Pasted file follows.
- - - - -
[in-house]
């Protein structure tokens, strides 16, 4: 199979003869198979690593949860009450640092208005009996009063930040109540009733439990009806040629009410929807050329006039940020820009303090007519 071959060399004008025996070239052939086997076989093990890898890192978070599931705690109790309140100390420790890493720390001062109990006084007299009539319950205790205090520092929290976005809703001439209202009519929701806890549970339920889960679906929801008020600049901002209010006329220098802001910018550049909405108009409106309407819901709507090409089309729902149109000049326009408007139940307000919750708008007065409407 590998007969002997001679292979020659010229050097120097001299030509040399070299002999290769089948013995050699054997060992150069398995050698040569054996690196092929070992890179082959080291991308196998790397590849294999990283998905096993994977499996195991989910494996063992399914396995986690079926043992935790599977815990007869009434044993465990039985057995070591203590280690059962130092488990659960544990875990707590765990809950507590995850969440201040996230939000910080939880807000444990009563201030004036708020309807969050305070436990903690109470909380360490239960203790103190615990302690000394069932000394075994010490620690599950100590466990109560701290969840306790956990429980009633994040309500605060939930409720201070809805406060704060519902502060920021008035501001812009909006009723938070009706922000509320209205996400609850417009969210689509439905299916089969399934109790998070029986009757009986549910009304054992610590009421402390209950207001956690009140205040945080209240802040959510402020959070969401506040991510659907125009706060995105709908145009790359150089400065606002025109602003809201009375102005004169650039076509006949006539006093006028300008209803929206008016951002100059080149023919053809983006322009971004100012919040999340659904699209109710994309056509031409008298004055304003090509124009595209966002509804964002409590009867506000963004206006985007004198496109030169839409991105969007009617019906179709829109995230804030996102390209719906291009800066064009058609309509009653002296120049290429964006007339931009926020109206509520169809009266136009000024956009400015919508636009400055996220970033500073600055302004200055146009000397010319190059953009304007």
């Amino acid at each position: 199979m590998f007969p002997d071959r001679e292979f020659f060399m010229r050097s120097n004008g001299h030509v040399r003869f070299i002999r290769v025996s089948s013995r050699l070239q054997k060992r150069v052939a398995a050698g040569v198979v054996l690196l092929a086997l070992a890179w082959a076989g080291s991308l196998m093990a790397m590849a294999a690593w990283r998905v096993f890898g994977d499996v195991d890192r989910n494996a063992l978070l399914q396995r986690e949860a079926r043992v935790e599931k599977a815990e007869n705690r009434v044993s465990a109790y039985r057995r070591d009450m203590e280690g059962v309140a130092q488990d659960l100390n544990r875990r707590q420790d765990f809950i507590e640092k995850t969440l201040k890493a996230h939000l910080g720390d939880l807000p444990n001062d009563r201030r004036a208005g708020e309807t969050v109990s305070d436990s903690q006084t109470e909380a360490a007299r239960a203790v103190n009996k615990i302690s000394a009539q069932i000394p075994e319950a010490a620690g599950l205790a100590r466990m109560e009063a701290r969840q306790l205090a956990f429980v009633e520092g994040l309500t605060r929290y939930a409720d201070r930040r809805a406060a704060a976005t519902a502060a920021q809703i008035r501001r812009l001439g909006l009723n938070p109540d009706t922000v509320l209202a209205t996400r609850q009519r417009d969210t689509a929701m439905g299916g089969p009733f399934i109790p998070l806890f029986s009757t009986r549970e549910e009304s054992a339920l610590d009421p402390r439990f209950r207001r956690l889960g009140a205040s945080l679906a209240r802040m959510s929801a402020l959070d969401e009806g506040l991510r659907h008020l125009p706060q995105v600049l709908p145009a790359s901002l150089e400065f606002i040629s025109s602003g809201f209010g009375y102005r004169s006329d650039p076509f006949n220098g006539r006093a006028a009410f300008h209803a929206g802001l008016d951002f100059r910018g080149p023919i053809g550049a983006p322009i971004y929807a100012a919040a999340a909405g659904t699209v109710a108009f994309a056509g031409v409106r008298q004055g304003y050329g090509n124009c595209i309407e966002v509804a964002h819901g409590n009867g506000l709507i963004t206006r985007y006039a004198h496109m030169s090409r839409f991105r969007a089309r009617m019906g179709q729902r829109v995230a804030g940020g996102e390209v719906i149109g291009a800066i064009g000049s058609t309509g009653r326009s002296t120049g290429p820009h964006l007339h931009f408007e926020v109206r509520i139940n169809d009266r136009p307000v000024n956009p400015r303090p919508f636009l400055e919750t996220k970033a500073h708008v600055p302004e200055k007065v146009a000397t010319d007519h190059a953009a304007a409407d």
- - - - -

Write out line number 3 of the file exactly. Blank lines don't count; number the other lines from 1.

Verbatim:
């Amino acid at each position: 199979m590998f007969p002997d071959r001679e292979f020659f060399m010229r050097s120097n004008g001299h030509v040399r003869f070299i002999r290769v025996s089948s013995r050699l070239q054997k060992r150069v052939a398995a050698g040569v198979v054996l690196l092929a086997l070992a890179w082959a076989g080291s991308l196998m093990a790397m590849a294999a690593w990283r998905v096993f890898g994977d499996v195991d890192r989910n494996a063992l978070l399914q396995r986690e949860a079926r043992v935790e599931k599977a815990e007869n705690r009434v044993s465990a109790y039985r057995r070591d009450m203590e280690g059962v309140a130092q488990d659960l100390n544990r875990r707590q420790d765990f809950i507590e640092k995850t969440l201040k890493a996230h939000l910080g720390d939880l807000p444990n001062d009563r201030r004036a208005g708020e309807t969050v109990s305070d436990s903690q006084t109470e909380a360490a007299r239960a203790v103190n009996k615990i302690s000394a009539q069932i000394p075994e319950a010490a620690g599950l205790a100590r466990m109560e009063a701290r969840q306790l205090a956990f429980v009633e520092g994040l309500t605060r929290y939930a409720d201070r930040r809805a406060a704060a976005t519902a502060a920021q809703i008035r501001r812009l001439g909006l009723n938070p109540d009706t922000v509320l209202a209205t996400r609850q009519r417009d969210t689509a929701m439905g299916g089969p009733f399934i109790p998070l806890f029986s009757t009986r549970e549910e009304s054992a339920l610590d009421p402390r439990f209950r207001r956690l889960g009140a205040s945080l679906a209240r802040m959510s929801a402020l959070d969401e009806g506040l991510r659907h008020l125009p706060q995105v600049l709908p145009a790359s901002l150089e400065f606002i040629s025109s602003g809201f209010g009375y102005r004169s006329d650039p076509f006949n220098g006539r006093a006028a009410f300008h209803a929206g802001l008016d951002f100059r910018g080149p023919i053809g550049a983006p322009i971004y929807a100012a919040a999340a909405g659904t699209v109710a108009f994309a056509g031409v409106r008298q004055g304003y050329g090509n124009c595209i309407e966002v509804a964002h819901g409590n009867g506000l709507i963004t206006r985007y006039a004198h496109m030169s090409r839409f991105r969007a089309r009617m019906g179709q729902r829109v995230a804030g940020g996102e390209v719906i149109g291009a800066i064009g000049s058609t309509g009653r326009s002296t120049g290429p820009h964006l007339h931009f408007e926020v109206r509520i139940n169809d009266r136009p307000v000024n956009p400015r303090p919508f636009l400055e919750t996220k970033a500073h708008v600055p302004e200055k007065v146009a000397t010319d007519h190059a953009a304007a409407d």